The brothers and artists Steven and William Ladd have been making art together for nearly two decades—elaborately composed sculptural pieces that reflect their tactile and almost DIY approach to creativity. Yet while the Ladd Brothers, as they’ve become known professionally, have clearly cultivated a following for their distinctive aesthetic, the story behind their process is just as vital and compelling.
For nine years, the Ladd Brothers have worked with inmates at correctional facilities—most notably, New York City’s notorious Rikers Island. And the fruits of these partnerships—which have made a marked difference in both the brothers’ and inmates’ lives—are now on display at the Invisible Dog Art Center in Brooklyn’s brownstone-filled Cobble Hill district.
The gallery is currently home to “The Other Side,” an exhibition on display through October 17 that is inspired by the brothers’ experience with the NYC Department of Corrections (DOC) and the creativity and stories resulting from this work. “Our collaboration with the DOC came out of our work with a school in Brooklyn for ‘troubled’ kids back in 2011,” Steven Ladd explains. The experience—complete with ample student fights and in-school metal detectors—awakened the brothers to the complex structural challenges facing the kids and the stark reality of the school-to-prison pipeline.
“It was heartbreaking,” remembers Ladd, literally in tears. “We saw how hard it is for stigmatized people to be treated with respect.” Indeed, respect and tolerance anchored the brothers’ relationship with their inmate collaborators at every step of the artistic process. New inmates the Ladds recruited, for instance, were given packets filled with necessary art materials along with a questionnaire to better understand their feelings around imprisonment.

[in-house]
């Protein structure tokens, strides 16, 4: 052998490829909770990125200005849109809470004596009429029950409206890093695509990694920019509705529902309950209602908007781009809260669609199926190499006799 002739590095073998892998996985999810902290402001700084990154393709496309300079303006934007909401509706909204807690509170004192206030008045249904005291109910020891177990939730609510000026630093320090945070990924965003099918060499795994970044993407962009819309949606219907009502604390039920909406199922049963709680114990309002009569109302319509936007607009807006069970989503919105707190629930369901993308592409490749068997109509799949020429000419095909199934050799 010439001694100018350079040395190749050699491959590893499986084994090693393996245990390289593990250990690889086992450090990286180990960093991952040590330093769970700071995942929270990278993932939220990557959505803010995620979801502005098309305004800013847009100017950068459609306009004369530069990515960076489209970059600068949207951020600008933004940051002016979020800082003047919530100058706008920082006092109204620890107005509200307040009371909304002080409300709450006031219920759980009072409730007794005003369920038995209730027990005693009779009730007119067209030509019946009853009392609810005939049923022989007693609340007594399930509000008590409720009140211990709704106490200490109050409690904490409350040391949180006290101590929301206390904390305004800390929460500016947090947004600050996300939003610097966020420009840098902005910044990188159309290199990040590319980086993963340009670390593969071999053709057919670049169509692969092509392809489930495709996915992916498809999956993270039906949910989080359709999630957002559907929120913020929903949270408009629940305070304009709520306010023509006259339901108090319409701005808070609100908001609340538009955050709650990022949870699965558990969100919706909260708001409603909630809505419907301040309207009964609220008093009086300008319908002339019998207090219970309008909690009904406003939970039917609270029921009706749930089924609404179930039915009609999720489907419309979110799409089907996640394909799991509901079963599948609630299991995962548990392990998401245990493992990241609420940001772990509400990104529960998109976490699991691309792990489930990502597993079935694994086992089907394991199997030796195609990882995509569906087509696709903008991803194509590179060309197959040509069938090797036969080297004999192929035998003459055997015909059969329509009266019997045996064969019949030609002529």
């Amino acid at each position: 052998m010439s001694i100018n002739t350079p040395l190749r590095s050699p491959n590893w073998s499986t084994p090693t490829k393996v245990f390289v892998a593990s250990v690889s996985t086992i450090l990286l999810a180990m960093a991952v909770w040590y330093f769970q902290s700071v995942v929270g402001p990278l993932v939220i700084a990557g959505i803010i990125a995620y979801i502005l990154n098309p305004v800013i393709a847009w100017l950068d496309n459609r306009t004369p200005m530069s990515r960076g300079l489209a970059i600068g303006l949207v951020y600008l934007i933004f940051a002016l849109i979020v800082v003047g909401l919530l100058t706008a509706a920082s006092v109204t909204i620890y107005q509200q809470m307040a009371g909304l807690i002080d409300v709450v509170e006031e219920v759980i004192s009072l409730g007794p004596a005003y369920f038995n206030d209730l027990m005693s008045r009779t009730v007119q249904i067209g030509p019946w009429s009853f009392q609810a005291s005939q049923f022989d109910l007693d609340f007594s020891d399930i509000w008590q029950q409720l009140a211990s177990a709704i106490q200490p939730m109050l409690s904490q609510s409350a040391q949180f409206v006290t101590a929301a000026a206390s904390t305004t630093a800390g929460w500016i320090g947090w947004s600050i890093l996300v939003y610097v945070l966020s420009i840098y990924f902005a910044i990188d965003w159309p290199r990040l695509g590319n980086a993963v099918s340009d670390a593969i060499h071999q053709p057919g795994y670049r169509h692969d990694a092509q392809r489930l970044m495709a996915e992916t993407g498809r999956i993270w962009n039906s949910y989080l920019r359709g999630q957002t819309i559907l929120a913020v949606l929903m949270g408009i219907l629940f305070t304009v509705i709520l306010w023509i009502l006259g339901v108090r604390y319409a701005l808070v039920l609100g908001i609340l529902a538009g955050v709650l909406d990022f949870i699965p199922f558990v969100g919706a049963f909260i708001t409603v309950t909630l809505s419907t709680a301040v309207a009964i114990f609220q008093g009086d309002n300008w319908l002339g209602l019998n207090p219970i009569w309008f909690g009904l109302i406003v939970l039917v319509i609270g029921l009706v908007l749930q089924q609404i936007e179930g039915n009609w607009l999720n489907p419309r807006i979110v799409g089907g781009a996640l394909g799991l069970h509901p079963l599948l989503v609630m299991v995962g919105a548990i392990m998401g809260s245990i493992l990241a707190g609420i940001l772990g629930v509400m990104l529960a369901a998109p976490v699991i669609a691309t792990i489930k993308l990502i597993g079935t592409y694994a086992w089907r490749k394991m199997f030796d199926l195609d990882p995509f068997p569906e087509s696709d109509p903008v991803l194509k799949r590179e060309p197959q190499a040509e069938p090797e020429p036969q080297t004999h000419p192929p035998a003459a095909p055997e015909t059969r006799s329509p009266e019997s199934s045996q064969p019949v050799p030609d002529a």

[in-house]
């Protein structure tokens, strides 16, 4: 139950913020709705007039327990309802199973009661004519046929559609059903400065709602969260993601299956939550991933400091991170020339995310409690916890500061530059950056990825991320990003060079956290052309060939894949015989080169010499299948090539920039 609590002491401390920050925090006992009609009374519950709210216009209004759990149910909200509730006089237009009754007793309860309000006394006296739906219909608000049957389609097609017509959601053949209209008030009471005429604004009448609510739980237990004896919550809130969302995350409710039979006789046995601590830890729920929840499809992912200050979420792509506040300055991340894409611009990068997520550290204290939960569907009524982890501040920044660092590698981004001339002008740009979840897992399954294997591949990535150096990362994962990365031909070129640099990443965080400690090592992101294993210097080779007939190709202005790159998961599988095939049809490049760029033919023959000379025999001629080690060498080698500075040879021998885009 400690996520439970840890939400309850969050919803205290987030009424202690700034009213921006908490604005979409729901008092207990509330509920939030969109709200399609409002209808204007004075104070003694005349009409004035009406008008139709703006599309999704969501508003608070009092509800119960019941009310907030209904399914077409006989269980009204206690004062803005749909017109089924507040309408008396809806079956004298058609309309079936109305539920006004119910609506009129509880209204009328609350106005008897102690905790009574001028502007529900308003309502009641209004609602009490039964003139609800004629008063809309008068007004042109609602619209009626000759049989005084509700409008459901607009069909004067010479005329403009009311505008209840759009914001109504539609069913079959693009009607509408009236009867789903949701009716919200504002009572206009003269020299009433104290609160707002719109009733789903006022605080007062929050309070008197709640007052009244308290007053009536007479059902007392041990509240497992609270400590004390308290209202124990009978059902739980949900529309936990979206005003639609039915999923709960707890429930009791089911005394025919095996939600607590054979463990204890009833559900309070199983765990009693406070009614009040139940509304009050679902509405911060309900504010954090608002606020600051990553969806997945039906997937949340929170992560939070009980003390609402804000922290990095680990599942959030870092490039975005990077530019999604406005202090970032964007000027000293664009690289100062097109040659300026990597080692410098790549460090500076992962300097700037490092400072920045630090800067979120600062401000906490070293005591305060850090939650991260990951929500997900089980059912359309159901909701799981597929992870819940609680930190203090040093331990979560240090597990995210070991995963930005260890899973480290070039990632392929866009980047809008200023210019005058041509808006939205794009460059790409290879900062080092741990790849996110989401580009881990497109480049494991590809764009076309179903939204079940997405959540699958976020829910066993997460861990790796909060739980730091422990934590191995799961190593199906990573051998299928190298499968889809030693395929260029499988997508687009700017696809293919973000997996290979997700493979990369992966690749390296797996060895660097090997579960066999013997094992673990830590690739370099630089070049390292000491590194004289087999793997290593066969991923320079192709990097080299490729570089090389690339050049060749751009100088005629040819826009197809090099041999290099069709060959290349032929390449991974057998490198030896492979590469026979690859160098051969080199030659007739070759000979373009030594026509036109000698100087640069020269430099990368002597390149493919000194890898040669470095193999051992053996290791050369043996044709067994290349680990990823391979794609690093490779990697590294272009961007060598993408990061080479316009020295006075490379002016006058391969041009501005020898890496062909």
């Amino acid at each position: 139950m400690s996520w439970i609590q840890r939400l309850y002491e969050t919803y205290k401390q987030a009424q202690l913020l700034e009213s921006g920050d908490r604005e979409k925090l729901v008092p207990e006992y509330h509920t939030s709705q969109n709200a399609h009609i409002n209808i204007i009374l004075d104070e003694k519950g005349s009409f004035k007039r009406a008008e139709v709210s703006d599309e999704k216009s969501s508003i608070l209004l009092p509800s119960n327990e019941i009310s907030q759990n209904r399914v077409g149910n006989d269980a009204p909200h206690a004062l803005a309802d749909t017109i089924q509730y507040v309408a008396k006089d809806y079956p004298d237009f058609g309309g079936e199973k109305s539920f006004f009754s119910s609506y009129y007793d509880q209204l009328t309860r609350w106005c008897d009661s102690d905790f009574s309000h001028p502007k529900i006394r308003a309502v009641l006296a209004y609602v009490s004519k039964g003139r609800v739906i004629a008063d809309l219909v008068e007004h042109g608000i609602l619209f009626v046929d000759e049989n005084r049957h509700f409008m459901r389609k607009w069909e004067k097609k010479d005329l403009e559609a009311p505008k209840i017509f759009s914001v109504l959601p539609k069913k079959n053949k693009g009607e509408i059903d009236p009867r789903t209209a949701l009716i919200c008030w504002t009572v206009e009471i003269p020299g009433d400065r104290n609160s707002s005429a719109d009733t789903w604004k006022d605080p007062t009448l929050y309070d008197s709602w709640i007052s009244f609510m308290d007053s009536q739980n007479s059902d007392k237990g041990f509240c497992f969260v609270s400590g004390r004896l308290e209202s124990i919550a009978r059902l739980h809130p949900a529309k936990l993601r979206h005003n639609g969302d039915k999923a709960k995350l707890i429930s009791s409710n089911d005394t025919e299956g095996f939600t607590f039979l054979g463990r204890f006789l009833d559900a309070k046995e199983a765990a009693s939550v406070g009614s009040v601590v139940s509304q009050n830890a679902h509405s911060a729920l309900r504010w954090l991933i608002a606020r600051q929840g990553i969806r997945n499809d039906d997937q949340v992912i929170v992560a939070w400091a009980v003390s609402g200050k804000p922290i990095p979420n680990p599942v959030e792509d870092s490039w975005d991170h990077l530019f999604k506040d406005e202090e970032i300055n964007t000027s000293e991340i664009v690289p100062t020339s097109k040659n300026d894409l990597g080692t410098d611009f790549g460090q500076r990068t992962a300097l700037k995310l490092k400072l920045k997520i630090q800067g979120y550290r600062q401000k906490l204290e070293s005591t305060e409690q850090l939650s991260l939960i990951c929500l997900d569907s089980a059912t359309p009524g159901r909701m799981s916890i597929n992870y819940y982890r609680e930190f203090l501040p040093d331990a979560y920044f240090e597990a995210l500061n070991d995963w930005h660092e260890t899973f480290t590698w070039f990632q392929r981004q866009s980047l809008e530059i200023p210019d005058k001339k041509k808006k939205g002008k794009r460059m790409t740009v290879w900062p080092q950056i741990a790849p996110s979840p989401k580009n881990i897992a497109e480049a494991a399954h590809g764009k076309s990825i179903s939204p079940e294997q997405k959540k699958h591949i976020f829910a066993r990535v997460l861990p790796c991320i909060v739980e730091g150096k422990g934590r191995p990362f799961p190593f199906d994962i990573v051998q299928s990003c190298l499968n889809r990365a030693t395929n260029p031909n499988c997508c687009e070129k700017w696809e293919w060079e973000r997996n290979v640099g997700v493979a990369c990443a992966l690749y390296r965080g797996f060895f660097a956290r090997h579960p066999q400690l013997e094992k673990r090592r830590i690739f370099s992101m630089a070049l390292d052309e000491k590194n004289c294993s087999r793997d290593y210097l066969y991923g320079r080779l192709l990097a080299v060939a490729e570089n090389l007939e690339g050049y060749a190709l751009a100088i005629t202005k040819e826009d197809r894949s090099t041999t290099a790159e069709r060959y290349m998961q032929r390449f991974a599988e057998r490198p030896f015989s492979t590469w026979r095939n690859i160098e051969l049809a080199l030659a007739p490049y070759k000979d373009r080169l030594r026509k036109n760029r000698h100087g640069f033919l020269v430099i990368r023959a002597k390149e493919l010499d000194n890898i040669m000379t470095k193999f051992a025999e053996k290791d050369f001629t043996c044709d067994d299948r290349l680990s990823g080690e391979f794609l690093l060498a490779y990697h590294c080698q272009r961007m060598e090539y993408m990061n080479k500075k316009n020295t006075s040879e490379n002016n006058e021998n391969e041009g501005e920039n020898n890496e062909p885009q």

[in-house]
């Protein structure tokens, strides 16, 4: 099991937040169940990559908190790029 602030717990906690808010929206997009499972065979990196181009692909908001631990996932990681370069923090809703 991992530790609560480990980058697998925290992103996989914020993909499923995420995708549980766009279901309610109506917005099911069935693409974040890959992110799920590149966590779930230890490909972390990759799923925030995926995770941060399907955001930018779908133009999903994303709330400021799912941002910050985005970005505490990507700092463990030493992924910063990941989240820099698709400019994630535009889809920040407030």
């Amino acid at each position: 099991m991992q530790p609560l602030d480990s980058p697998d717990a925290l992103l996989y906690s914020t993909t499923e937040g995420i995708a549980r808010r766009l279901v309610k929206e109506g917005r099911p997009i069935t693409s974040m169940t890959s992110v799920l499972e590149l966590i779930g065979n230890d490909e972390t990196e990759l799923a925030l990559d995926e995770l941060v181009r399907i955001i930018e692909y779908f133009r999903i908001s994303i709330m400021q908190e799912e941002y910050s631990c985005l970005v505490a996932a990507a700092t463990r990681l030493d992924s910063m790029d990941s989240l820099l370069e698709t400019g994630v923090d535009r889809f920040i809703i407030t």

“What one word describes incarceration for you,” the brothers asked each inmate. The responses were both heartbreaking and illuminating. “Victory,” began one inmate, “when everything that you think matters is taken from you, you realize it never mattered.” Another inmate said “Pain, because pain is what I caused my family by coming here.” And yet another described his imprisonment as a “blessing…nothing is what it seems, people look at the negative, but it could have been God saving your life.”
The Ladds recruited from throughout the prisons they entered—men, women, young folks, and older folks all had something to offer. And while many inmates reached the Ladds via prison staffers and facilitators, “some came to us by word of mouth; they wanted to be part of this process once they realized that everyone had something to give.”
The process itself was fairly straightforward: The inmates worked with materials provided by the Ladds to create the often scroll-like pieces that form part of the final work. Those final works were then completed by the Ladds and installed at the gallery. Although the individual inmates remain little known, their contributions clearly reflect their experiences—most dramatically in the exhibition’s timeline, which features the inmate contributions. There are also exhibition components evoking a jail cell, a metal detector, and a surveillance booth.
Since jails only house inmates for up to one year, “we had a pretty transient population working with us,” Ladd says. The brothers had also hoped inmates might encourage family or friends to visit the exhibition now on display, “but most said it would be too painful to have loved ones visit,” he continued.
Although “The Other Side” will only be mounted for a few weeks, the Ladds are simultaneously involved in longer-lasting works that still reflect their community-focused approach to art making. In Washington, D.C., the brothers worked with some 700 locals to create Yesterday, Today, and Tomorrow—a 20-foot-long scroll-based work at REACH, which is part of the recently expanded Kennedy Center campus.
The brothers are also part of the U.S. State Department’s Art in Embassies program and are currently completing a piece for the American embassy in Asuncion, Paraguay. Ladd says he had hoped to travel to South America as part of this process, but that trip—much like the hopes and dreams of his many inmate collaborators—remains an uncertainty.
Originally Appeared on Architectural Digest